Roundtable | Memory, Activism and Social Justice TFDC G.06 Lecture Theatre & Plenary Overflow
Jul 05, 2023 11:00 - 12:30(Europe/London)
20230705T1100 20230705T1230 Europe/London 3.24. The Future of Memory Ethics and the Right to Memory

Scholars and practitioners working on memory ethics often try to answer the questions outlined by Avhisahi Margalit in his exploration of memory norms and morality: "Are we obligated to remember people and events from the past? If we are, what is the nature of this obligation? Are remembering and forgetting proper subjects of moral praise or blame? Who are the 'we' who may be obligated to remember?" (Margalit, 2002, p.7). Indeed, memory ethics has long been debated in memory studies since its establishment as a field. For example, the morality of "Never again" is based on a duty to remember the Holocaust to prevent future atrocities (David, 2020). Memory scholars can find a more ancient example in Plato's dialogue: Phaedrus, highlighting the fear of losing memory due to its replacement by mnemonic artifacts, detaching remembering individuals from their "real" memories and thus knowledge (Vinitzky-Seroussi & Maraschin, 2021).Following this line of thought, Noam Tirosh and Anna Reading suggest in the forthcoming edited collection: "The right to memory – History, Media, Law and Ethics" (Berghahn, 2023), that memory scholars, policymakers and practitioners should construct a new Right to Memory to promote memory ethics in a world that is ever more fragmented and turned apart by conflicts. According to Tirosh and Reading, the right to memory is a socio-political mechanism that extends across questions of law, media, ethics, and history, connecting human rights with justice and empowering weaker members of society. Thinking of memory in the terms associated with discourse regarding rights, they contend, can serve as a means to promote memory ethics. According to this perspective, the future of memory ethics relies upon the future of memory rights.The suggested roundt ...

TFDC G.06 Lecture Theatre & Plenary Overflow MSA Conference Newcastle 2023 conference@memorystudiesassociation.org
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Scholars and practitioners working on memory ethics often try to answer the questions outlined by Avhisahi Margalit in his exploration of memory norms and morality: "Are we obligated to remember people and events from the past? If we are, what is the nature of this obligation? Are remembering and forgetting proper subjects of moral praise or blame? Who are the 'we' who may be obligated to remember?" (Margalit, 2002, p.7). Indeed, memory ethics has long been debated in memory studies since its establishment as a field. For example, the morality of "Never again" is based on a duty to remember the Holocaust to prevent future atrocities (David, 2020). Memory scholars can find a more ancient example in Plato's dialogue: Phaedrus, highlighting the fear of losing memory due to its replacement by mnemonic artifacts, detaching remembering individuals from their "real" memories and thus knowledge (Vinitzky-Seroussi & Maraschin, 2021).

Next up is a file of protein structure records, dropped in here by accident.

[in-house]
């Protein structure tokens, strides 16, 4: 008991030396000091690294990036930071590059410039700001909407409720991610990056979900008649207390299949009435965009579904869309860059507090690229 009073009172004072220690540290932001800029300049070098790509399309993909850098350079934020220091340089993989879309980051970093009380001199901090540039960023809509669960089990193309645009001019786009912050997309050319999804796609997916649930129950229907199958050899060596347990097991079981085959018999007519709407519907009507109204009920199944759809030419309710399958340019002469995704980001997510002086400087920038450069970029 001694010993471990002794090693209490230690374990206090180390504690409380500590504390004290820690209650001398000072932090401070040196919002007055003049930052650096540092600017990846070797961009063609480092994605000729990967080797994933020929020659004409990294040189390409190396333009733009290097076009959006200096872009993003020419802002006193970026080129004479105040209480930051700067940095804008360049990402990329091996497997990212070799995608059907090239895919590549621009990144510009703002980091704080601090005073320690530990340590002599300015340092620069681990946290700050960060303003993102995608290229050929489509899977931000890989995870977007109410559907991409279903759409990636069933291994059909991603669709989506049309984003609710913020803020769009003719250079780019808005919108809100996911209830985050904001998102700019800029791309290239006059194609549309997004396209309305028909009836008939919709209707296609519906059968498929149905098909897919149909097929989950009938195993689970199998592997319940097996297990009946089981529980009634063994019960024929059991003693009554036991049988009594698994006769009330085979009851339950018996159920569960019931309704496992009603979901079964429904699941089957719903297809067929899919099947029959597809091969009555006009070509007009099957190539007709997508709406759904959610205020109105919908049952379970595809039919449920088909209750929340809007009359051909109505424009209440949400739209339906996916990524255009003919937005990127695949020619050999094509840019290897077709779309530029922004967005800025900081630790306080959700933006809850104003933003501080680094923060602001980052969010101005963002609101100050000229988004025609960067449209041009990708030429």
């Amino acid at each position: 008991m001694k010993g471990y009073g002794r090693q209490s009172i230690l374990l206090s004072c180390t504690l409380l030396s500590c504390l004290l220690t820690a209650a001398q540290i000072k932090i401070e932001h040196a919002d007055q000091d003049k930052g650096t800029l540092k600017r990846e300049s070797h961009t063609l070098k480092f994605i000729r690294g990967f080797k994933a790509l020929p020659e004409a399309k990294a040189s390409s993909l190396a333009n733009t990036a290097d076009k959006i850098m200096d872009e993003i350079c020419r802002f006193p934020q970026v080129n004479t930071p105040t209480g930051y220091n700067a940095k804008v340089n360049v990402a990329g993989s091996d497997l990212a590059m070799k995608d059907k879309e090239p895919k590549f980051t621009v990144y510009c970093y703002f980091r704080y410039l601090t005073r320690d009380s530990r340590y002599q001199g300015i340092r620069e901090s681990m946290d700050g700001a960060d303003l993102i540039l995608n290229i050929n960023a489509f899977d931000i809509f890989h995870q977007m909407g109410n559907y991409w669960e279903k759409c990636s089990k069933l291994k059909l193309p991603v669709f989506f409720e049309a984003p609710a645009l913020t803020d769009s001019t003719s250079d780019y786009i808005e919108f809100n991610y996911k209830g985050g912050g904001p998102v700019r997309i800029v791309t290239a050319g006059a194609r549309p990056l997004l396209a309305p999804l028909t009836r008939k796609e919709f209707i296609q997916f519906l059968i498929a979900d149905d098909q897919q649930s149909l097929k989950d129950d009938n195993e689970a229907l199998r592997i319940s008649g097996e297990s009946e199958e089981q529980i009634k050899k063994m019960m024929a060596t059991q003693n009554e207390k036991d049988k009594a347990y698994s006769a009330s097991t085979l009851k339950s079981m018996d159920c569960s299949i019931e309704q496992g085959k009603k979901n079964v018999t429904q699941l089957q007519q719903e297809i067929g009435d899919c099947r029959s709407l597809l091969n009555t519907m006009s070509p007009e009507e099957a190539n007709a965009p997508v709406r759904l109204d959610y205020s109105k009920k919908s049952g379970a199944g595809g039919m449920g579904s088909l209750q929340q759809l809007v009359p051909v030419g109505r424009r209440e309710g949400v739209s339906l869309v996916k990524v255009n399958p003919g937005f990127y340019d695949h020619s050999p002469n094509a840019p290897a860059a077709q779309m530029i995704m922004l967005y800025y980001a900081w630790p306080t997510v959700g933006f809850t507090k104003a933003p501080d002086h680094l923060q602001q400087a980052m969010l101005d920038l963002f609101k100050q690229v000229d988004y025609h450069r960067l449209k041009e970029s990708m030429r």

Following this line of thought, Noam Tirosh and Anna Reading suggest in the forthcoming edited collection: "The right to memory – History, Media, Law and Ethics" (Berghahn, 2023), that memory scholars, policymakers and practitioners should construct a new Right to Memory to promote memory ethics in a world that is ever more fragmented and turned apart by conflicts. According to Tirosh and Reading, the right to memory is a socio-political mechanism that extends across questions of law, media, ethics, and history, connecting human rights with justice and empowering weaker members of society. Thinking of memory in the terms associated with discourse regarding rights, they contend, can serve as a means to promote memory ethics. According to this perspective, the future of memory ethics relies upon the future of memory rights.

The suggested roundtable will gather experts in memory studies that will discuss and debate the future of memory ethics and the possible contribution of the right to memory as a discursive mechanism that can promote memory justice. The roundtable will be chaired by Dr. Yifat Gutman of Ben-Gurion University of the Negev and include the following participants: Prof. Sarah Gensburger of the French National Center for Scientific Research; Prof. Anne Whitehead of Newcastle University, UK; Prof. Anna Reading of King's College London; Dr. Philipp Seuferling of The London School of Economics and Political Science; and Dr. Noam Tirosh, of Ben-Gurion University of the Negev.

Full Research Professor
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CNRS, France
Professor
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Newcastle University
King's College London
Senior Lecturer
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Ben-Gurion University of the Negev
Senior Lecturer
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Ben-Gurion University of the Negev
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